6. mw Says:

    I know you guys are going to be shocked to hear this from me, but what Slivinski is documenting here is the effect of divided vs. unified government. The two biggest spenders are GWB and LB J. LBJ led a unified Democratic Government. GWB led a unified Republican government. Since GWB faced a divided government this year, spending increases have dropped to around 3%.

    To my knowledge, William Niskanen, former Reagan Ecomonic Advisor, was the first to spending increases have dropped to around 3%.

    To my knowledge, William Niskanen, former Reagan Ecomonic Advisor, was the first to document this effect.

    Slivinski has made this comparison of GWB to LBJ before. He noted it an analysis last year and in his book “Buck Wild”.”>document this effect.

    Slivinski has made this comparison of GWB to LBJ before. He noted it an analysis last year and in his book “Buck Wild”.

  7. Jimmy the Dhimmi Says:

    3 questions the article fails to address:

    How much has the country earned in GDP over that period of time? Have taxes increased or decreased? Is the budget deficit increasing or decreasing?

  8. Jimmy the Dhimmi Says:

    3 questions the article fails to address:

    How much has the country earned in GDP over that period of time? Have taxes increased or decreased? Is the budget deficit increasing or decreasing ?

  9. Tom Grey Says:

    The real issue is this: if Bush is such a big spender, why don’t more Dems support him? Any Dem who really wants higher gov’t spending should be supporting Reps (for Pres) — since Rep Presidents get more spending out of Congress than Dem Presidents.

    The obvious reality of Bush trying to “compromise” with Dems, by spending “more than he wants”, has totally failed to get any credit by almost any Dems. Unlike how, when Clinton compromised on welfare reform, and NAFTA (giving Reps what they wanted), quite a few Clinton-hating Reps at least gave him credit for doing the right things.

    The double-speaking “Bush doesn’t spend enough on X” Bush-hate, combined with “Bush is spending more then everybody else” is NOT a pair of internally consistent critiques.

    Dems … complain about Bush not spending enough;
    Dems … complain about Bush spending “too much”.

    Well, there is a leeetle bit of consistency.
    Dems … complain about Tax Cuts!

    Dems want to simplify the 1040 into two lines:
    1) How much did you make?
    2) send it in.

  10. SaneInSF Says:

    Jimmy’s got it right. This is yet another article that takes a small statistic and misses the big picture.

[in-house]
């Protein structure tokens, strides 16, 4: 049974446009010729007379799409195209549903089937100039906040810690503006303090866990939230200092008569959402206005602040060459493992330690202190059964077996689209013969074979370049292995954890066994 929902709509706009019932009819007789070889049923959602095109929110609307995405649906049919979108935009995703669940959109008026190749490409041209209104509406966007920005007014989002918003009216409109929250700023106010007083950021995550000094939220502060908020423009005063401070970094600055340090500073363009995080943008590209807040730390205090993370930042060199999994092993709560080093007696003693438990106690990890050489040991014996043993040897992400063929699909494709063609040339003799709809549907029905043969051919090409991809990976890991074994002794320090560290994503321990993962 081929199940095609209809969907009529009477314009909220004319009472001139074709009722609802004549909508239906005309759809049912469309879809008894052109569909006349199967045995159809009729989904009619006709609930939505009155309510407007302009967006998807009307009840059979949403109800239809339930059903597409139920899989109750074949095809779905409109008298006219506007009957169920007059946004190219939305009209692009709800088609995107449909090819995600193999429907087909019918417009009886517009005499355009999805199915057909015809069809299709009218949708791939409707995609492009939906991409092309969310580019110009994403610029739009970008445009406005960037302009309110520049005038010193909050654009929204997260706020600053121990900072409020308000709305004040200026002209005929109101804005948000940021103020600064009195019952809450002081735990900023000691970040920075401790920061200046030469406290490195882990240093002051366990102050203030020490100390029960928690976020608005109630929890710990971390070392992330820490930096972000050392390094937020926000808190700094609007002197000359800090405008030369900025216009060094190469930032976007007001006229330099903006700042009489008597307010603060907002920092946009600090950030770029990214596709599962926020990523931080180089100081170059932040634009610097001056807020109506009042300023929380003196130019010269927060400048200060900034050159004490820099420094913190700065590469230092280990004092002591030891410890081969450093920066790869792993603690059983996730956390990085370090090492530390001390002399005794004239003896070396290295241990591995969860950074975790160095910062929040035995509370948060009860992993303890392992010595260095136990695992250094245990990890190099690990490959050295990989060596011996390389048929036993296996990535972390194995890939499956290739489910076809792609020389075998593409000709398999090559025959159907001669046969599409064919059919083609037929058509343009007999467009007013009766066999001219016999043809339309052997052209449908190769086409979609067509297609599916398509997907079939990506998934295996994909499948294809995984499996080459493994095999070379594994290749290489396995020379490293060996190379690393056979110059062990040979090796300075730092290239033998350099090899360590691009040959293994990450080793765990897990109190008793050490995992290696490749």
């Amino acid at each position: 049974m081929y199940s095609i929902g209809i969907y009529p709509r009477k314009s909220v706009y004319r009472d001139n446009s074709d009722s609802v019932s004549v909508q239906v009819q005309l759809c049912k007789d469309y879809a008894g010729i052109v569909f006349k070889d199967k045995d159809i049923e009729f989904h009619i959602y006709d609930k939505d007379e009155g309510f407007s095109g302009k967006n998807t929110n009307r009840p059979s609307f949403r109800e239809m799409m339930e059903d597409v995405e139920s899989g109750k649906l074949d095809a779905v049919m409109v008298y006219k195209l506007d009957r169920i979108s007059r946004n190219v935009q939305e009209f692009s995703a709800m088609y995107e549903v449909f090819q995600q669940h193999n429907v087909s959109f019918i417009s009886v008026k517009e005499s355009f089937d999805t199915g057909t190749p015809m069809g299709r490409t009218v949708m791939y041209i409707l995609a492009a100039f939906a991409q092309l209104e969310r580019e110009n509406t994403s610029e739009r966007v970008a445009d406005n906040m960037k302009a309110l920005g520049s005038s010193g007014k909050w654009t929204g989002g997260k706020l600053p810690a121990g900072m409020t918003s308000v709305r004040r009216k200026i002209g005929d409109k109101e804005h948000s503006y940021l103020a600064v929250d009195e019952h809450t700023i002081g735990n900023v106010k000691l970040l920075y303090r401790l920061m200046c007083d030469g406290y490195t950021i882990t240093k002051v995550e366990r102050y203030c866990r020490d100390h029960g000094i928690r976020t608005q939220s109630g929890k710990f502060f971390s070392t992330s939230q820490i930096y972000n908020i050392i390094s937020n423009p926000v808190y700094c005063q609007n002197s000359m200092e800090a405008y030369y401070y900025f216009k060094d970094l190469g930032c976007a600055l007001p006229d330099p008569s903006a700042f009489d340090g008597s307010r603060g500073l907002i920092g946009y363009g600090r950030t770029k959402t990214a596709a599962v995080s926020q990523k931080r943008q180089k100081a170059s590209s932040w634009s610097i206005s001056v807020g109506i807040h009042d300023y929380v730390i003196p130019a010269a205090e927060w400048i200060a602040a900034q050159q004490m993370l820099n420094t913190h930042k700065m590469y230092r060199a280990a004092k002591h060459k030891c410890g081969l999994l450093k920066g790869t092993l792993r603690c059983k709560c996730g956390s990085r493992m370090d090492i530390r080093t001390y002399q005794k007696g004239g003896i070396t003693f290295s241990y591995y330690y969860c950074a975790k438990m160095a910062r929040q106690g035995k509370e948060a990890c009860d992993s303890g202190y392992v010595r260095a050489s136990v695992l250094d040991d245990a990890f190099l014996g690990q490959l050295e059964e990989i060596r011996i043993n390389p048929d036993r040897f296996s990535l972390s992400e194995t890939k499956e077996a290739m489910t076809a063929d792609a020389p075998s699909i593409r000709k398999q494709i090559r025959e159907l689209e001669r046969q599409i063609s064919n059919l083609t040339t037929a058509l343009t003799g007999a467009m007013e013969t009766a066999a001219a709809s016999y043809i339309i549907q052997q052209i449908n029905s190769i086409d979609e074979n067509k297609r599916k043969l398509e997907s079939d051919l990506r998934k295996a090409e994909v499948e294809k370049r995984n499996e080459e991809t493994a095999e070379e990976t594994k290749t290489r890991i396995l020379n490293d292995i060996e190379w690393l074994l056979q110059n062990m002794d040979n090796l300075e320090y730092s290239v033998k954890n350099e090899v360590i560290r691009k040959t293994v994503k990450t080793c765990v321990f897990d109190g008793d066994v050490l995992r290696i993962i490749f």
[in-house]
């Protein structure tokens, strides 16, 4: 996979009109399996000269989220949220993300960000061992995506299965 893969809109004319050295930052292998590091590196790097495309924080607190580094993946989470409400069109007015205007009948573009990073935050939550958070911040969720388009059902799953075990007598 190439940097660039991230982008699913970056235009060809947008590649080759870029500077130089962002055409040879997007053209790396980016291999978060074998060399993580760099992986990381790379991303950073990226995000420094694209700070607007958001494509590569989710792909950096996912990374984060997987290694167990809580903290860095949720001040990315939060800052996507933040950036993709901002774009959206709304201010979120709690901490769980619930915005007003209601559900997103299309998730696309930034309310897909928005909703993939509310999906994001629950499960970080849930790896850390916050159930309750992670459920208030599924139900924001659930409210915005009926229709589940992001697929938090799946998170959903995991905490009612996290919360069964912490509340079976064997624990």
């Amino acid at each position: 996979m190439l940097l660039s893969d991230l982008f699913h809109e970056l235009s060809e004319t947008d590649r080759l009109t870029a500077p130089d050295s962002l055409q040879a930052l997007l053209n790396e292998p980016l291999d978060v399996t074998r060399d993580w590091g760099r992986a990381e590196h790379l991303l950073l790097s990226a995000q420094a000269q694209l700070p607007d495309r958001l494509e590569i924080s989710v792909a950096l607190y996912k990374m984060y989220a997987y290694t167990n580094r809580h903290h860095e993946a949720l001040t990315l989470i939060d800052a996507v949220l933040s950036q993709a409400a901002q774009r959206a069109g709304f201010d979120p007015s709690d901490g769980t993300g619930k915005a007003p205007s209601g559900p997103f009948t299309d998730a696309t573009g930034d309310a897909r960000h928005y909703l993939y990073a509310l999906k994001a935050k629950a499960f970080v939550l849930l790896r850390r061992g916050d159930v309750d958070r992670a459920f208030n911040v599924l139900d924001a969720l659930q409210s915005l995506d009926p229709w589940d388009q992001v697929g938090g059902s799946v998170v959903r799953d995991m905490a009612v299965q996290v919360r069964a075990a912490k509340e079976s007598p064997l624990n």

You’re losing your credibility, Donkey-Fant.

  11. mw Says:

    “Jimmy’s got it right. This is yet another article that takes a small statistic and misses the big picture.” – NotAllThatSaneInSF

    Actually, Jimmy’s got it wrong. The big picture issue is the growth of government spending. And for that particular big picture issue, the only stat that matters is the very big (not little) statistic that is the focus of this well researched article – percentage increase in discretionary spending. And no, it is not all about defense. From the article:

    “But Bush’s super-spending is about far more than defense and homeland security.

    Brian Riedl, a budget analyst at the Heritage Foundation, a conservative research group, points to education spending. Adjusted for inflation, it’s up 18 percent annually since 2001, thanks largely to Bush’s No Child Left Behind act.

    The 2002 farm bill, he said, caused agriculture spending to double its 1990s levels.

    Then there was the 2003 Medicare prescription drug benefit — the biggest single expansion in the program’s history — whose 10-year costs are estimated at more than $700 billion.

    And the 2005 highway bill, which included thousands of “earmarks,” or special local projects stuck into the legislation by individual lawmakers without review, cost $295 billion.

    “He has presided over massive increases in almost every category … a dramatic change of pace from most previous presidents,” said Slivinski.”

    This is about single party control of both the executive and legislature undermining the checks and balances of our government. And no, it will not be any different under a single party Democrat government either. Just different lobbyists.

    Finally Tom. The question is not “…why don’t more Dems support him?” The right question is Why would any self-respecting conservative support him? Bush had an opportunity to “walk the walk” and rein in the corrupt spending of his own party – led by Delay and Hastert. He failed.

  12. Divided We Stand United We Fall Says:

    GWB vs. LBJ Redux…

    The column got a lot of attention in the blogosphere and MSM, including the Washington Post, James Joyner at Outside The Beltway, Justin Gardner at Donklephant, Steven Reynolds at the All Spin Zone, 6SpeedTA95 at The Liberty Lounge, The Street.com, Gra…